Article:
• In a cluster deployed using IBM Cloud we can click on the “OpenShift web console” button in the cluster details page
  • Then open the user menu in the top right of the OpenShift Console and click the “Copy login” command
  • Click the “Display Token” link

oc login --token=<TOKEN> --server=https://<clusterid>.eu-gb.containers.cloud.ibm.com:<PORT> 


We will assume that you have already installed the Cloud Pak for Integration to a project called “cp4i” on this cluster. In IBM Cloud you might choose to do this using the tile in the IBM Cloud software catalog as described at
Getting Started with IBM Cloud Pak for Integration.

# Switch to the “cp4i” project (namespace) where Cloud Pak for Integration is installed
oc project cp4i

 

Before we can deploy our container we have to add a pull secret to the “cp4i” namespace so that the cluster can authenticate successfully to the IBM Cloud Container Registry. There is an existing secret in the “default” namespace called “all-icr-io” that does this, so we need to copy it into our own namespace using the instructions on Copying an existing image pull secret.

# Check the secret exists in the default namespace
oc get secrets -n default | grep icr-io

all-icr-io                 kubernetes.io/dockerconfigjson

# Copy the secret into the cp4i namespace
oc get secret all-icr-io -n default -o yaml | sed 's/default/cp4i/g' | oc create -n cp4i -f -

secret/all-icr-io created

# Check that it has been created successfully in the cp4i namespace
oc get secrets -n cp4i | grep icr.io

all-icr-io                 kubernetes.io/dockerconfigjson

 

To deploy our container image we need to build a pod configuration YAML file that refers to our private image and also to the pull secret that should be used to load that image - a good example of which can be found in Referring to the image pull secret in your pod deployment. We’re also going to add a RestartPolicy so that the pod won’t get continually restarted when it has run to completion.

apiVersion: v1
kind: Pod
metadata:
  name: golang-app
spec:
  containers:
    - name: golang-app
      image: uk.icr.io/golang-sample/golang-app:1.0
  restartPolicy: OnFailure
  imagePullSecrets:
    - name: all-icr-io

Then we can deploy the pod to the OpenShift cluster as follows;

oc apply -f ./yaml/pod-sample.yaml

pod/golang-app created

 

We then need to wait a minute or so for the container image to be loaded onto the cluster worker then we can check the log output as follows;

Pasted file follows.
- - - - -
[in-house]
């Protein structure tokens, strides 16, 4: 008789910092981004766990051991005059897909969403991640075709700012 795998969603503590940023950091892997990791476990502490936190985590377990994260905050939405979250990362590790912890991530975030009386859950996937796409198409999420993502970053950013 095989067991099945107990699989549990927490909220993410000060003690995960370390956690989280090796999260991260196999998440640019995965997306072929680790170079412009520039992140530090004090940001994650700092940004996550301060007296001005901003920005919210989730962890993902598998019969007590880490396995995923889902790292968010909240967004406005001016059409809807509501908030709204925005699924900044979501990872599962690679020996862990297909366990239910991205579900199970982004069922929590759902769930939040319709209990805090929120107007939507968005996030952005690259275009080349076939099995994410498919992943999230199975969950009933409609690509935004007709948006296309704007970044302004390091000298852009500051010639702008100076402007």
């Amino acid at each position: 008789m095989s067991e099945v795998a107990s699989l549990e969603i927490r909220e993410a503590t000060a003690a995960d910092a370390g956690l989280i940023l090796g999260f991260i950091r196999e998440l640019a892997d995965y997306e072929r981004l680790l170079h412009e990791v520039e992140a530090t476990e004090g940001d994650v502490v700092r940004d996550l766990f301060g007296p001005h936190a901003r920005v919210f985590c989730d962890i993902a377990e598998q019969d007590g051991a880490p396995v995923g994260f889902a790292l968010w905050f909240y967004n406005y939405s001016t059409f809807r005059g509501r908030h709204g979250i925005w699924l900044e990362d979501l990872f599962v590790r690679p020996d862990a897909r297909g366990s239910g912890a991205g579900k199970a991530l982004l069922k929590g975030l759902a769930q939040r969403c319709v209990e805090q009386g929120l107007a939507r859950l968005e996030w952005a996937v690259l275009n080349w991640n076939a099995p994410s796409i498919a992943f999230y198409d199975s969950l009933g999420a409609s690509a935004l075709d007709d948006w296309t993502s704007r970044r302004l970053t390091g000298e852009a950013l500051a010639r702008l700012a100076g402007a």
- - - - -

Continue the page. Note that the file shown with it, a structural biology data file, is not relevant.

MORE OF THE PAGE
oc logs golang-app

Beginning world!!!

 

As you can see, in this case we haven’t seen the final println statement “Ending world!!!”, but if we wait for a few more minutes we’ll see that the connection request fails in the same way as it does locally because we have not set the connection details like the hostname – it just takes a little while for that error to appear;

oc logs golang-app

Beginning world!!!
2021/02/22 11:40:24 {errorCode=2538, reason=MQRC_HOST_NOT_AVAILABLE, linkedErr=MQCONNX: MQCC = MQCC_FAILED [2] MQRC = MQRC_HOST_NOT_AVAILABLE [2538]}

 

This looks like everything is working nicely (apart from needing to configure the correct hostname etc to point to a real queue manager), but if we check the Security Context Constraint (SCC) under which the pod is running we’ll see that it is “anyuid” because my userID under which I did the deployment has a lot of privileges including the ability to select the “anyuid” SCC.

oc describe pod golang-app | grep scc
              openshift.io/scc: anyuid

 

Using the “anyuid” SCC isn’t necessarily a bad thing, but we’d like our application to run in the most secure SCC as possible, and to be deployable using a less privileged userID – which we’ll do in the next section!

Complete code samples containing the full set of files at the end of this step can be found in github.com commit b38e992.

Step 4: Modify the container so that it runs in the most secure OpenShift “restricted” SCC

Adapting the container to run in the Restricted SCC is conceptually one of the more the difficult of the steps we are doing because it requires a good understanding of how OpenShift works – in particular the idea that the user UID used to run the container will be selected seemingly at random when the container is started, and not a fixed username or UID as we might traditionally be used to. Some useful references for understanding this area are Managing SCCs in OpenShift and A Guide to OpenShift and UIDs.

The first step is to configure a Service Account that has suitable privileges to launch a pod using the Restricted SCC, which is illustrated here and uses a single file to create a ServiceAccount, Role and RoleBinding to join the two together;

apiVersion: v1
kind: ServiceAccount
metadata:
  name: my-service-account
---
kind: Role
apiVersion: rbac.authorization.k8s.io/v1
metadata:
  name: pod-interactions
rules:
  - apiGroups: [""]
    resources: ["pods", "pods/exec"]
    verbs: ["get", "list", "delete", "patch", "create"]
---
apiVersion: rbac.authorization.k8s.io/v1
kind: RoleBinding
metadata:
  name: test
subjects:
  - kind: User
    name: my-service-account
roleRef:
  kind: Role
  name: pod-interactions